arterial basement membranes, lens capsule, retina, basal lamina of intraocular
smooth muscles as well as at the basal lamina of the neuromuscular synapse).
This syndrome has an autosomal recessive inheritance and manifests by congenital
nephrotic syndrome and peculiar eye abnormalities. Its histopathological
presentation is diffuse mesangial sclerosis [17].
Discussion
Taking in consideration our current knowledge of the genetic basis of NS several
essential questions remain unanswered and some clinically relevant issues deserve
to be discussed.
How could be new information on the genetic basis of NS exploited
in the clinical practice?
Better understanding of the mechanism of proteinuria in different genetically based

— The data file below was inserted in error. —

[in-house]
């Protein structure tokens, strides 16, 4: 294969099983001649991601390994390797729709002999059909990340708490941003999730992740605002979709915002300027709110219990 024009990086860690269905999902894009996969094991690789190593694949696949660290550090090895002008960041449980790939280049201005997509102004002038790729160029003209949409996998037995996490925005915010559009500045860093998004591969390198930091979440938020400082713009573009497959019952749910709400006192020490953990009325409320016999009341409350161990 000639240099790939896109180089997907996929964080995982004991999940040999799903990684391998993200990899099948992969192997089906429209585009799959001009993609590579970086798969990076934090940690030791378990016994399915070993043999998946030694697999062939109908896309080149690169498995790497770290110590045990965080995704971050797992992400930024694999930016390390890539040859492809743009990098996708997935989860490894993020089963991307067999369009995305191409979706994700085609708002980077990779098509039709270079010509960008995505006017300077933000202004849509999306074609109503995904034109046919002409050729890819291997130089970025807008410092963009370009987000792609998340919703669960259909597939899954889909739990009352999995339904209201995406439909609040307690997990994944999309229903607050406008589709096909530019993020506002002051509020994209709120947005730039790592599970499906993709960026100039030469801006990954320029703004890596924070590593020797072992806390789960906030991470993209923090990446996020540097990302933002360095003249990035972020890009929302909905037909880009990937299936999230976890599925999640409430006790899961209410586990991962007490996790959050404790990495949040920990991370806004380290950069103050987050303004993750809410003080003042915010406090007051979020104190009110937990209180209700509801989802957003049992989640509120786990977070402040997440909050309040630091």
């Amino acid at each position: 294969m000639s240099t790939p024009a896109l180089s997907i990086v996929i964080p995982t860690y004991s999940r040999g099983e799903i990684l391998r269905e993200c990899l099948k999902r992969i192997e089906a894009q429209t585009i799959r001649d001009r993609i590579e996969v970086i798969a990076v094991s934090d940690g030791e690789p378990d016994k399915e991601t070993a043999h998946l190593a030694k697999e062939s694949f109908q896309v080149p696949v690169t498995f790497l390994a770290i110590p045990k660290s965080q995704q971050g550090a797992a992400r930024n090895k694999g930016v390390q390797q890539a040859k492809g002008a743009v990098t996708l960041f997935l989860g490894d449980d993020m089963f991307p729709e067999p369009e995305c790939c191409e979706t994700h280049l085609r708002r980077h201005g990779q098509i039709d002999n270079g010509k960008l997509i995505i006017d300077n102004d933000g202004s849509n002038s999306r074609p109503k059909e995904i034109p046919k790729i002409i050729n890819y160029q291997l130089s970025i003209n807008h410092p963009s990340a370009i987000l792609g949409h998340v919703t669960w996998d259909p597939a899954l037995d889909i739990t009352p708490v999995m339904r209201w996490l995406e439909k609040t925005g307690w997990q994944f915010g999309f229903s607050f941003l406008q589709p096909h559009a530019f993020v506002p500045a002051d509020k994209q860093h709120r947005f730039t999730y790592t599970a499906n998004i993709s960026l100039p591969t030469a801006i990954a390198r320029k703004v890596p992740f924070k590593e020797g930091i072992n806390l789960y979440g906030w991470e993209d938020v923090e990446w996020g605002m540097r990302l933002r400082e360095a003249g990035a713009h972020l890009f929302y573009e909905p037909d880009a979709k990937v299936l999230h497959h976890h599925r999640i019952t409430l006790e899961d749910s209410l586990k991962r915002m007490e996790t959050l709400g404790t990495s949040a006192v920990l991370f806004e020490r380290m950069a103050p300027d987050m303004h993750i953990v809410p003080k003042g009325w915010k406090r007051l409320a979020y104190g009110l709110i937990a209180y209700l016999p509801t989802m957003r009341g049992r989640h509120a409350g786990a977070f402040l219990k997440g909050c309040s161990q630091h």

proteinuric diseases should help us to refine our diagnostic procedures and also to
improve our therapeutic options. In CNF the resistance to steroid therapy is a rule
and recurrence of proteinuria after renal transplantation is high (2025%). Analysis
of the antiglomerular and antinephrin antibodies, found in high percentage in this
setting, could be helpful in attempts to understand the pathophysiology of such
processes.
While autosomal recessive type of FSGS rarely recurs following transplantation,
the sporadic variety of FSGS is associated with a 30% recurrence rate. Patients
with FSGS, who have homozygous or complex heterozygous podocin mutation,
have very low recurrence rate. In the patients with sporadic FSGS the more
complex and multifactorial etiology accounts for the recurrence of FSGS one of
the most interesting pathophysiologic factors is a circulating permeability plasma
factor (PF). PF is presumed to be present in the circulation of FSGS patients and